Undergraduate Blog / Defining Your Babson

Rotman International Trading Competition

Post by Elena Yang ’20

Representing Babson at the Rotman International Trading Competition (RITC) in Toronto was one of the most memorable weekends of my life. To give some background, RITC is the world’s largest 3-day simulated market challenge in which we trade cases such as BP Commodities, MATLAB Volatility, and Schonfeld Algorithmic trading against over 50 universities from all over the world. My teammates James Jackson, Meiwei Luo, Mohnish Mehta, Victor Gomes, and I spent months preparing models to help make better trading decisions in an uncertain environment. Because we were using a simulation trading software, the action of any trader around you could dramatically affect the price of the security. Thus, you can only imagine how dynamic and energetic the environment was that we were in. At times, you would hear continuous mouse clicking and students yelling to their teammates about a weather forecast and how they should go long on heating oil. Other times, the trading lab could be completely silent with everyone focusing on the volatility of a security and trying to get in at the right second to capture the mispricing of an option. It was safe to say that we learned much more about the market microstructure and trading practices through this hands on experience. In the end, we placed 2nd in S&P Quantitative Outcry, 5th in BP Commodities, and 13th overall.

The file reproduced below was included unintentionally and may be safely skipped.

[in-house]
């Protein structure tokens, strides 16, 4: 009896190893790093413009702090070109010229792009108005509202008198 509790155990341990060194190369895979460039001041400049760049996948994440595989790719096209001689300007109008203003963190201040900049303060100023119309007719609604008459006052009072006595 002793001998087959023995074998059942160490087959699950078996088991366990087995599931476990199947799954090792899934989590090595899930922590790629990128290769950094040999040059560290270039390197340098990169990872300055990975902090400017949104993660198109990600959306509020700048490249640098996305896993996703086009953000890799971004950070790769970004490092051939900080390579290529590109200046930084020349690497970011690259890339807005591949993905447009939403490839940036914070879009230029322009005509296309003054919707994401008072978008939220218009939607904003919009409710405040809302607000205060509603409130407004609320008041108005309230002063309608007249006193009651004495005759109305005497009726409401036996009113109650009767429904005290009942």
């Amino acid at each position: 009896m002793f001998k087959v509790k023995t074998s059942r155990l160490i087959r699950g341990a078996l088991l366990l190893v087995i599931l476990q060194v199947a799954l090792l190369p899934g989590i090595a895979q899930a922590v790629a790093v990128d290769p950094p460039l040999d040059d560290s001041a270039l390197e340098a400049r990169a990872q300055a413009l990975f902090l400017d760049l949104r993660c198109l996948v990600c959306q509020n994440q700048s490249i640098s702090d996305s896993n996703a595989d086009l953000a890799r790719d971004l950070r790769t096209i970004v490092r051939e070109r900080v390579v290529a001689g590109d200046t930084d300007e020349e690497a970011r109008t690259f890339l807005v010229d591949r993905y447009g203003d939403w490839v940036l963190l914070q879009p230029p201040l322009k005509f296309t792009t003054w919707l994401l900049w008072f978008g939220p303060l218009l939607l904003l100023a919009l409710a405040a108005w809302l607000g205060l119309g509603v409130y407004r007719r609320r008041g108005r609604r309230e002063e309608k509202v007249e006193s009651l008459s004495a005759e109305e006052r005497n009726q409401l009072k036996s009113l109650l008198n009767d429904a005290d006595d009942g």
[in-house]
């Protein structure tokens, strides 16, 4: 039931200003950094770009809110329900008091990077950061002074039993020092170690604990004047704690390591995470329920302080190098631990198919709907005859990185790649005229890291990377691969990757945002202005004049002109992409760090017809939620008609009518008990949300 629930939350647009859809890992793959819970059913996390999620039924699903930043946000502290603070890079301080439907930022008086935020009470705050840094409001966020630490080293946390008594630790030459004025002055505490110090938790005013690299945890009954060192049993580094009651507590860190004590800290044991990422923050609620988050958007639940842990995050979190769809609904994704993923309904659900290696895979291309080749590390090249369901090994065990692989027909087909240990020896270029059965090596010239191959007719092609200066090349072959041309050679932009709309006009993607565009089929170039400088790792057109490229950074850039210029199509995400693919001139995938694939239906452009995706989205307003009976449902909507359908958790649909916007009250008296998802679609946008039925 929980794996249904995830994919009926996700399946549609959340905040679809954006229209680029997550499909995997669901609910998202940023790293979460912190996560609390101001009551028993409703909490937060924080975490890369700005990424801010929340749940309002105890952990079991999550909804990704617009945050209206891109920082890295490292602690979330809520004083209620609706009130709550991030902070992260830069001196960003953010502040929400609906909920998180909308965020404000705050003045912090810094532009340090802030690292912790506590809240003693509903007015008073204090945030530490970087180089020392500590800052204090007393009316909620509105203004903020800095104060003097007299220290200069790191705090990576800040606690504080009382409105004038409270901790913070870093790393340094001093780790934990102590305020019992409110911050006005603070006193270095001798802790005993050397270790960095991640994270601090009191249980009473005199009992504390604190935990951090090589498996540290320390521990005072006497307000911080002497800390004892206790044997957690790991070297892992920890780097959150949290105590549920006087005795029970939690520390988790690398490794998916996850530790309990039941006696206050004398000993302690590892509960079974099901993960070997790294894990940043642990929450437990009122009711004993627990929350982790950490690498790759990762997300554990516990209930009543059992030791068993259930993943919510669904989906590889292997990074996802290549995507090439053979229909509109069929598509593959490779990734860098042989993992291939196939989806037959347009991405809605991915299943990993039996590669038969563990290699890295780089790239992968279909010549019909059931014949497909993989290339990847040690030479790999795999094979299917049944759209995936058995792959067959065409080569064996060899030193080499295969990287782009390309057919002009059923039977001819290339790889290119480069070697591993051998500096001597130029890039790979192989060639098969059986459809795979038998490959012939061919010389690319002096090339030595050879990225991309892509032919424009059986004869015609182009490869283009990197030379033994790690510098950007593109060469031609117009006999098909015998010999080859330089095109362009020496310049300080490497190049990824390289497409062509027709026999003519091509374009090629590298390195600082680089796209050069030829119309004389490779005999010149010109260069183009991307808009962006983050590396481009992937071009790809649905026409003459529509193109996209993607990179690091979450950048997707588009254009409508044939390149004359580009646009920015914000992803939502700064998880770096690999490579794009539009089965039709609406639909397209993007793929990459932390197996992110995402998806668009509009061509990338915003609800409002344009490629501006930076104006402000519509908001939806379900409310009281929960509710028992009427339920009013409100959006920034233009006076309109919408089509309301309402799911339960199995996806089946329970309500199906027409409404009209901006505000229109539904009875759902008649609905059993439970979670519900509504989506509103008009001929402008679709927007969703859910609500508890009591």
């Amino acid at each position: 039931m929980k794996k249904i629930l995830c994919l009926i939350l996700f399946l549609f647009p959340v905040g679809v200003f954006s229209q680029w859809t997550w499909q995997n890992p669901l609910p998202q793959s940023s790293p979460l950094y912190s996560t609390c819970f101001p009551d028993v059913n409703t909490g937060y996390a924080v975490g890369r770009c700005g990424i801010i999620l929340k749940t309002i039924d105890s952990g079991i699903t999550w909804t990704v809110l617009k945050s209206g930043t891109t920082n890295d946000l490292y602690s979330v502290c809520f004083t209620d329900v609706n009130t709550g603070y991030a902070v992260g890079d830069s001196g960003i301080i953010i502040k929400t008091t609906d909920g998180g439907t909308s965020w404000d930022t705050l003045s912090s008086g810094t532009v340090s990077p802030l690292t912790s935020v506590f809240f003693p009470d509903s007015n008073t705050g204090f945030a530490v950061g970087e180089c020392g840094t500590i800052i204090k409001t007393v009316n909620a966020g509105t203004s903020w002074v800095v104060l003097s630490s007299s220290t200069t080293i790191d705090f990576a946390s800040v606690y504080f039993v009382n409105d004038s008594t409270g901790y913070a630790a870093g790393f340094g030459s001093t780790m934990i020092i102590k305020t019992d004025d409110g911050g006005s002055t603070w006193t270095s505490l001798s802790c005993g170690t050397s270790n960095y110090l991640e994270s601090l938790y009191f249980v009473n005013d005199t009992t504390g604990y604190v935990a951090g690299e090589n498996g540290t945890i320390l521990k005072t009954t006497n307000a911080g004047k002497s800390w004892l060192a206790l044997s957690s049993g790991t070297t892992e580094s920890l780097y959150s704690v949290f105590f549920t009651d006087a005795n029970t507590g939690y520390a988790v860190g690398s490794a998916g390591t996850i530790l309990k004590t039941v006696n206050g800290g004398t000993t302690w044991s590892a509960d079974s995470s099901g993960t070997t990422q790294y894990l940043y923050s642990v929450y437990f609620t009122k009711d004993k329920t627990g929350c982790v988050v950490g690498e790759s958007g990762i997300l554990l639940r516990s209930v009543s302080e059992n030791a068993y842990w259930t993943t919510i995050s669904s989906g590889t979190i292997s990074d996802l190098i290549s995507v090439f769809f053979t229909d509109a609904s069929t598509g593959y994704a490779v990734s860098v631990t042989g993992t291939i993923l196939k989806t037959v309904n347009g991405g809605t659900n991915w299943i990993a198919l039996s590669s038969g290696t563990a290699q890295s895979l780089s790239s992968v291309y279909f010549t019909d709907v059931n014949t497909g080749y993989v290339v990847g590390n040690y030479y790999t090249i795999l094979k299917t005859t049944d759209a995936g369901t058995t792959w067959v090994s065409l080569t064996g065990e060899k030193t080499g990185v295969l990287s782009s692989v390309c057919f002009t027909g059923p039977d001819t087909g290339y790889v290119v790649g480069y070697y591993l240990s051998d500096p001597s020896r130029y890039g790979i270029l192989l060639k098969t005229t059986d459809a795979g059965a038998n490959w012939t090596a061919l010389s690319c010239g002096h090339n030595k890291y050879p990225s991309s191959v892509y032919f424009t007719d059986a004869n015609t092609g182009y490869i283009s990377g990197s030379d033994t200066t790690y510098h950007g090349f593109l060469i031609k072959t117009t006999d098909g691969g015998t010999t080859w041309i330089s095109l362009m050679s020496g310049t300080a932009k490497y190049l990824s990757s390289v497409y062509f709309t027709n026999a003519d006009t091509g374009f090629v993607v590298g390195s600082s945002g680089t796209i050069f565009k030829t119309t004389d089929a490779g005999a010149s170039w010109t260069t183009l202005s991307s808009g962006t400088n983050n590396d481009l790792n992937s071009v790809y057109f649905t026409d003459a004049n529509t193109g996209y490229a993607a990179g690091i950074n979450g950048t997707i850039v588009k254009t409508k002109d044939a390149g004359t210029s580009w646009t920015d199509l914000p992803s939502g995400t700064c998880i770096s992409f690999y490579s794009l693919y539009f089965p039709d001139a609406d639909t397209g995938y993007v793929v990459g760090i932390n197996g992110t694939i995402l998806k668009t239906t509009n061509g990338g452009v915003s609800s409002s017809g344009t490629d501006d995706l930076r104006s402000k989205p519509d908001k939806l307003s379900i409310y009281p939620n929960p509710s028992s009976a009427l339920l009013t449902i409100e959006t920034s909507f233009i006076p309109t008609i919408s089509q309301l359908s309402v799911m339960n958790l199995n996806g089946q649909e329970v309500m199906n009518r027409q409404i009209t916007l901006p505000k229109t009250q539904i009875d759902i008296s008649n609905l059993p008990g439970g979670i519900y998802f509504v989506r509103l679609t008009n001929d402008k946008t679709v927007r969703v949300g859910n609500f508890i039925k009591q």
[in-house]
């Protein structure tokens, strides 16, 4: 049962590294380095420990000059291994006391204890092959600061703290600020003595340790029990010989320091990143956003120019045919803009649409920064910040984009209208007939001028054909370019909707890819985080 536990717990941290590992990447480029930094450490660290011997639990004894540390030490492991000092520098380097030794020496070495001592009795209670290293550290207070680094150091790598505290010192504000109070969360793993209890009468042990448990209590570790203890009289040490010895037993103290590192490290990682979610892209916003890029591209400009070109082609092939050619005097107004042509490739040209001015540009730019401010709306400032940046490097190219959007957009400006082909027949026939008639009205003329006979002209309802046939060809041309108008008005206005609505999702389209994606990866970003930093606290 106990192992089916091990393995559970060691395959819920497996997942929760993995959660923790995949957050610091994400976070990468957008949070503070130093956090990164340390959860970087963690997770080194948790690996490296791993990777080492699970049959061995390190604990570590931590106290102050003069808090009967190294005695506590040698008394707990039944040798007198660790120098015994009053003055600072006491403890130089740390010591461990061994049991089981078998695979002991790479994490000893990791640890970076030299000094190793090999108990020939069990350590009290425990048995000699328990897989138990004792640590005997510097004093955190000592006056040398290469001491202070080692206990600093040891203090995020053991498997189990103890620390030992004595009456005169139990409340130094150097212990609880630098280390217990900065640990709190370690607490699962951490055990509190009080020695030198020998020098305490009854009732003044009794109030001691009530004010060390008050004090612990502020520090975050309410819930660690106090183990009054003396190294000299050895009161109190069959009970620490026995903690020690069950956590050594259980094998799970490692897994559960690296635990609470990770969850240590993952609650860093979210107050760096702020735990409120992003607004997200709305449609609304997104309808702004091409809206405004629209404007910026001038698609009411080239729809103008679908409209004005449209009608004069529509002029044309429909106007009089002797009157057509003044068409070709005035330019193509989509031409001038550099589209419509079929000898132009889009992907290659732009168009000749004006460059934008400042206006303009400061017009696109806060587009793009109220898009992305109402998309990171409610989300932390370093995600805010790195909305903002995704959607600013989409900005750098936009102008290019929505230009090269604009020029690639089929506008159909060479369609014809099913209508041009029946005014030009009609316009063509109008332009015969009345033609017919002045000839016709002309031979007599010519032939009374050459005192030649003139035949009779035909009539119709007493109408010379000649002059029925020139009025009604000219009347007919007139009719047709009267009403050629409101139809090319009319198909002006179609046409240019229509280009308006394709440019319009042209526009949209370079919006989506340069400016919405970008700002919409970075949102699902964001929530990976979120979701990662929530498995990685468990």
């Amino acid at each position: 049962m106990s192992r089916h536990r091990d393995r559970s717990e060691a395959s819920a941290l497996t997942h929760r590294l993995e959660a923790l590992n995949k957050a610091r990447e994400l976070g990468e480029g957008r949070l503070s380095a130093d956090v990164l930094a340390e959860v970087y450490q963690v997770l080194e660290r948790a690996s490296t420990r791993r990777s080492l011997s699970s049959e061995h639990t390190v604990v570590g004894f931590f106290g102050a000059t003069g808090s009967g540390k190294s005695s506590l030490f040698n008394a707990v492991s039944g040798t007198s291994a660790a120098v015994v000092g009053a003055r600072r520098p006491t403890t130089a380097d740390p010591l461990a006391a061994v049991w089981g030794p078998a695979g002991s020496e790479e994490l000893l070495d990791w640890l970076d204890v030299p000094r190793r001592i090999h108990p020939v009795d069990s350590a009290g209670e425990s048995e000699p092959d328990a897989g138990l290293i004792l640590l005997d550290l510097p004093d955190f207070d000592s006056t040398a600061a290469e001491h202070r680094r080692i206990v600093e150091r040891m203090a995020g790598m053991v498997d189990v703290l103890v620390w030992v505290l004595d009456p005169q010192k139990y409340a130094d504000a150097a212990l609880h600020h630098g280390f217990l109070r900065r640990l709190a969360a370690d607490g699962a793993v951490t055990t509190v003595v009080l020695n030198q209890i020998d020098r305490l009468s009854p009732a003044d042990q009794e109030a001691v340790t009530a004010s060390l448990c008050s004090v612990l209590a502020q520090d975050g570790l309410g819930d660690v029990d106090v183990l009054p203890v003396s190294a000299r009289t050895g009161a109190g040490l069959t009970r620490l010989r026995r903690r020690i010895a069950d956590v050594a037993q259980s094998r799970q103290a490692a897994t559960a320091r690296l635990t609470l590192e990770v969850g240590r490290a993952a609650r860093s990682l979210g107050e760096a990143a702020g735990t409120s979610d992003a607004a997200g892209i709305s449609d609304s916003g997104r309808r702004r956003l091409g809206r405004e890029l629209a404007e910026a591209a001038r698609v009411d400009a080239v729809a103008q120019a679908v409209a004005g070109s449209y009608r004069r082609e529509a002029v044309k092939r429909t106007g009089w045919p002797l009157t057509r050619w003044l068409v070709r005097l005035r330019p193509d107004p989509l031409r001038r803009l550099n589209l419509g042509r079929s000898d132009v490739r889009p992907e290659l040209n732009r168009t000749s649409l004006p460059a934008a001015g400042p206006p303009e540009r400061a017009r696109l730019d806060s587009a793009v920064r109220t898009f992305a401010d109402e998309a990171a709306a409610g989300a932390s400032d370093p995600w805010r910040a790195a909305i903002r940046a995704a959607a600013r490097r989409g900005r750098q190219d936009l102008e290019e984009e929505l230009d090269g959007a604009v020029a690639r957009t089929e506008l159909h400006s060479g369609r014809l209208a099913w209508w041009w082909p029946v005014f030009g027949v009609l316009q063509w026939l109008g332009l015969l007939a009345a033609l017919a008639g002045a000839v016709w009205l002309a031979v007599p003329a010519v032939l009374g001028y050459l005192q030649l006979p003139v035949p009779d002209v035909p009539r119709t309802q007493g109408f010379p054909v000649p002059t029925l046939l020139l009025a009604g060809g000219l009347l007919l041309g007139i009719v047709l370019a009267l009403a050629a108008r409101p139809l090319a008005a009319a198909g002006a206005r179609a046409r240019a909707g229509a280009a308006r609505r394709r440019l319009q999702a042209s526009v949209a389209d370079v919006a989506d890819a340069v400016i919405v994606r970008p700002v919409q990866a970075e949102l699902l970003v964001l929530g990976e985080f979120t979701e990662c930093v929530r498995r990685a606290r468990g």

Although we learned so much from trading these intricate and technical cases, I would argue that we learned just as much from the other competitors and sponsors. When we weren’t trading, we were attending presentations by firms such as British Petroleum to see how we could apply our knowledge to the real world markets. Then in the evenings, we were at socials and mingling with like-minded students from countries such as England, Ireland, and Australia. Overall, we had an amazing time at RITC and we are thankful for the support from the Undergraduate Professional Fund Accelerator.